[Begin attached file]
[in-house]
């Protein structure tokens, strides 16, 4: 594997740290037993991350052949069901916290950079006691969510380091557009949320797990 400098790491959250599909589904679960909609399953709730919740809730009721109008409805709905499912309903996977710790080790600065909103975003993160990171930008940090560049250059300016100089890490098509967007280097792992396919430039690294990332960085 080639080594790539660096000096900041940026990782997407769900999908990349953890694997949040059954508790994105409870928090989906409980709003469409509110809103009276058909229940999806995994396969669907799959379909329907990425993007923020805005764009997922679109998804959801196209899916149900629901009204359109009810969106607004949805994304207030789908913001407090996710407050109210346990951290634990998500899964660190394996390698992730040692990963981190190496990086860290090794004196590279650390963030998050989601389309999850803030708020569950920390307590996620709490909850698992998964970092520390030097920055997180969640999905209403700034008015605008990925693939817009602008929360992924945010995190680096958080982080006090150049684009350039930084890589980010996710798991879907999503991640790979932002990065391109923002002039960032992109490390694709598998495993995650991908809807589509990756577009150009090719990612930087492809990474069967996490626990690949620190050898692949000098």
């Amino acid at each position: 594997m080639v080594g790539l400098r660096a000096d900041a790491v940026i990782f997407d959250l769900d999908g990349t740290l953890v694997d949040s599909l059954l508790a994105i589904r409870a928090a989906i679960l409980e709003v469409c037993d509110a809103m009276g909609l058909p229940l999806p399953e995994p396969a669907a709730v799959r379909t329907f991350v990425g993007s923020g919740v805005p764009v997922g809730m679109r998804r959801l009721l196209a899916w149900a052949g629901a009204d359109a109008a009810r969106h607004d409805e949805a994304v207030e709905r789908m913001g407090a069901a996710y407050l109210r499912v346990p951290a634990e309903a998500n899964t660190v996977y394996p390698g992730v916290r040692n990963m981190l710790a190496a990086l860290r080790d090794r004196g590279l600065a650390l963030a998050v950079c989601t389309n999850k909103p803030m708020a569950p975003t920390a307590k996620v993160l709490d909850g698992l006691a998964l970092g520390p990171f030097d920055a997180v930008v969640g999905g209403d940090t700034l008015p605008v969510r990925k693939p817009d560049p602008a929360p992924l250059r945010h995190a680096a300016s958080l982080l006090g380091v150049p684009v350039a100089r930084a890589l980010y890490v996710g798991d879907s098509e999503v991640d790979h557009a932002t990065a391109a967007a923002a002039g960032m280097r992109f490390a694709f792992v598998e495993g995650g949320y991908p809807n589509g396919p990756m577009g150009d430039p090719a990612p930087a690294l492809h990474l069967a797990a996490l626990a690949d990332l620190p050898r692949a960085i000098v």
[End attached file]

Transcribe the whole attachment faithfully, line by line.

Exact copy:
[in-house]
């Protein structure tokens, strides 16, 4: 594997740290037993991350052949069901916290950079006691969510380091557009949320797990 400098790491959250599909589904679960909609399953709730919740809730009721109008409805709905499912309903996977710790080790600065909103975003993160990171930008940090560049250059300016100089890490098509967007280097792992396919430039690294990332960085 080639080594790539660096000096900041940026990782997407769900999908990349953890694997949040059954508790994105409870928090989906409980709003469409509110809103009276058909229940999806995994396969669907799959379909329907990425993007923020805005764009997922679109998804959801196209899916149900629901009204359109009810969106607004949805994304207030789908913001407090996710407050109210346990951290634990998500899964660190394996390698992730040692990963981190190496990086860290090794004196590279650390963030998050989601389309999850803030708020569950920390307590996620709490909850698992998964970092520390030097920055997180969640999905209403700034008015605008990925693939817009602008929360992924945010995190680096958080982080006090150049684009350039930084890589980010996710798991879907999503991640790979932002990065391109923002002039960032992109490390694709598998495993995650991908809807589509990756577009150009090719990612930087492809990474069967996490626990690949620190050898692949000098």
């Amino acid at each position: 594997m080639v080594g790539l400098r660096a000096d900041a790491v940026i990782f997407d959250l769900d999908g990349t740290l953890v694997d949040s599909l059954l508790a994105i589904r409870a928090a989906i679960l409980e709003v469409c037993d509110a809103m009276g909609l058909p229940l999806p399953e995994p396969a669907a709730v799959r379909t329907f991350v990425g993007s923020g919740v805005p764009v997922g809730m679109r998804r959801l009721l196209a899916w149900a052949g629901a009204d359109a109008a009810r969106h607004d409805e949805a994304v207030e709905r789908m913001g407090a069901a996710y407050l109210r499912v346990p951290a634990e309903a998500n899964t660190v996977y394996p390698g992730v916290r040692n990963m981190l710790a190496a990086l860290r080790d090794r004196g590279l600065a650390l963030a998050v950079c989601t389309n999850k909103p803030m708020a569950p975003t920390a307590k996620v993160l709490d909850g698992l006691a998964l970092g520390p990171f030097d920055a997180v930008v969640g999905g209403d940090t700034l008015p605008v969510r990925k693939p817009d560049p602008a929360p992924l250059r945010h995190a680096a300016s958080l982080l006090g380091v150049p684009v350039a100089r930084a890589l980010y890490v996710g798991d879907s098509e999503v991640d790979h557009a932002t990065a391109a967007a923002a002039g960032m280097r992109f490390a694709f792992v598998e495993g995650g949320y991908p809807n589509g396919p990756m577009g150009d430039p090719a990612p930087a690294l492809h990474l069967a797990a996490l626990a690949d990332l620190p050898r692949a960085i000098v």